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50% of female workers have experienced harassment at work

There are calls for greater accountability from employers, including from Sam Smethers, chief executive of the Fawcett Society

There have been calls for a more proactive approach from employers towards harassment and discrimination prevention following a report from the Fawcett Society. The year-long review was set up following the decision to leave the EU to respond to the risk that rights in the area of sex discrimination law could be adversely affected.

Sexual harassment at work has been experienced by half of all women, according to the report. Dame Laura Cox, a retired high court justice, led the review and found the increased levels of violence and abuse evidenced by the report very disturbing. There are now calls for fundamental changes to the legal system, which could include protecting women at work from sexual harassment by third parties and broadening protection from pregnancy discrimination to six months after any maternity leave finishes.

The report was welcomed by Maria Miller MP, who is the chair of the women and equalities committee. She believes the review reinforces the need for work in areas such as the gender pay gap, sexual harassment and family-friendly working rights, which are all issues under investigation by the women and equalities committee. The report emphasises the need for radical change to make the workplace fair for all, as the importance of improved uptake in shared parental leave, increased flexible working opportunities and the closing of the gender pay gap cannot be overstated.

As an employment law consultant for the ELAS Group, Emma O’Leary is well placed to assess the significance of this report. Whilst she acknowledges the movement made since sex discrimination was formally identified legislatively in 1975, she believes this report shows just how much the law fails in some areas more prejudicial to women and how far there is to go to rectify this.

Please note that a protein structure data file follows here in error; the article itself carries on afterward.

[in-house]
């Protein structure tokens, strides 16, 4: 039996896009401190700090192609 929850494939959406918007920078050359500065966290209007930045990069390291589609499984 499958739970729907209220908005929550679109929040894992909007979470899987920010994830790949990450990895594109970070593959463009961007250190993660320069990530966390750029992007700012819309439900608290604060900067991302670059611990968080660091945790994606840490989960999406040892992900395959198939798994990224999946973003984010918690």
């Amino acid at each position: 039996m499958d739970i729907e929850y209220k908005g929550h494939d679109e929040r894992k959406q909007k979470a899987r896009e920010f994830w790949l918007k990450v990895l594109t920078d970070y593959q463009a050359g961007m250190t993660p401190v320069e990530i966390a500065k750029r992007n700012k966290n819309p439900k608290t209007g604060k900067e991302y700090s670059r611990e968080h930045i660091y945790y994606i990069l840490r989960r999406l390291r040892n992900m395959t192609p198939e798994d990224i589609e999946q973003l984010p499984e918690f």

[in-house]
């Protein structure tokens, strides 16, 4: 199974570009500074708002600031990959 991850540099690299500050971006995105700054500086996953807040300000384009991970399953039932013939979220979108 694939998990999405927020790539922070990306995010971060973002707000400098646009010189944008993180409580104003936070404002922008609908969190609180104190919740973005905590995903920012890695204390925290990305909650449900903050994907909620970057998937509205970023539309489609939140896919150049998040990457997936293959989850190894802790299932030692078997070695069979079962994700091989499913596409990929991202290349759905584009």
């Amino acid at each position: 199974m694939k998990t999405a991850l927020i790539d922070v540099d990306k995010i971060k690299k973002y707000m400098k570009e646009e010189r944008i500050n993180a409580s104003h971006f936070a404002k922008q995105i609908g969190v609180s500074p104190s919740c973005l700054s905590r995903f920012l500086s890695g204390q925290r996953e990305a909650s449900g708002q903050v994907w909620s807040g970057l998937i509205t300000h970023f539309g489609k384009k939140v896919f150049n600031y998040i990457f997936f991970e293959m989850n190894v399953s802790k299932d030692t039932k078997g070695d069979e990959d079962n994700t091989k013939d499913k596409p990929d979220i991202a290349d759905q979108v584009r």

Some moves, such as gender pay reporting, are still to show any positive effect; however, other recommendations made in the report will help to ensure women have further protection from discrimination in the workplace. The figures in the review revealing the levels of sexual harassment are concerning, so changes would be welcome.

The review also addressed the wider issues of sexual harassment against women in public places, finding that two-thirds of females of all ages have been affected. In addition, one in five women over 16 years of age have been sexually assaulted.

There was evidence in some sexual offence cases that the victim’s sexual history was used in court inappropriately. There were also indications of a pervasive blame culture whereby both women and men believe a woman’s outfit and drinking could be a factor in her being sexually assaulted.

There are calls for greater accountability from employers, including from Sam Smethers, chief executive of the Fawcett Society. By believing gender equality is a benefit in business, we must also acknowledge the counterbalance that discrimination and harassment are harmful.

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